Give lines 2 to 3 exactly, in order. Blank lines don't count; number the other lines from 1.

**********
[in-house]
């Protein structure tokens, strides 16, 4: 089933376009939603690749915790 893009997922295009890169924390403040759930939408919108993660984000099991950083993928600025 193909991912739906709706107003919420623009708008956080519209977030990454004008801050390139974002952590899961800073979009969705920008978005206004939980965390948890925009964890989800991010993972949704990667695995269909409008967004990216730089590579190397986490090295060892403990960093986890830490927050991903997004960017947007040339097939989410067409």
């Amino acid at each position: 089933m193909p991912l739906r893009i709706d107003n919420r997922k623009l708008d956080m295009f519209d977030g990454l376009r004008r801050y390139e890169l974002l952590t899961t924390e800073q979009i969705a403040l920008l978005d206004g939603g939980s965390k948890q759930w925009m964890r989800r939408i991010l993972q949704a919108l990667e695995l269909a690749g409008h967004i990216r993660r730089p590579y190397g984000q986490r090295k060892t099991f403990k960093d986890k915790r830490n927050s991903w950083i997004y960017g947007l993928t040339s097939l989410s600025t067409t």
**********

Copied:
């Protein structure tokens, strides 16, 4: 089933376009939603690749915790 893009997922295009890169924390403040759930939408919108993660984000099991950083993928600025 193909991912739906709706107003919420623009708008956080519209977030990454004008801050390139974002952590899961800073979009969705920008978005206004939980965390948890925009964890989800991010993972949704990667695995269909409008967004990216730089590579190397986490090295060892403990960093986890830490927050991903997004960017947007040339097939989410067409």
């Amino acid at each position: 089933m193909p991912l739906r893009i709706d107003n919420r997922k623009l708008d956080m295009f519209d977030g990454l376009r004008r801050y390139e890169l974002l952590t899961t924390e800073q979009i969705a403040l920008l978005d206004g939603g939980s965390k948890q759930w925009m964890r989800r939408i991010l993972q949704a919108l990667e695995l269909a690749g409008h967004i990216r993660r730089p590579y190397g984000q986490r090295k060892t099991f403990k960093d986890k915790r830490n927050s991903w950083i997004y960017g947007l993928t040339s097939l989410s600025t067409t």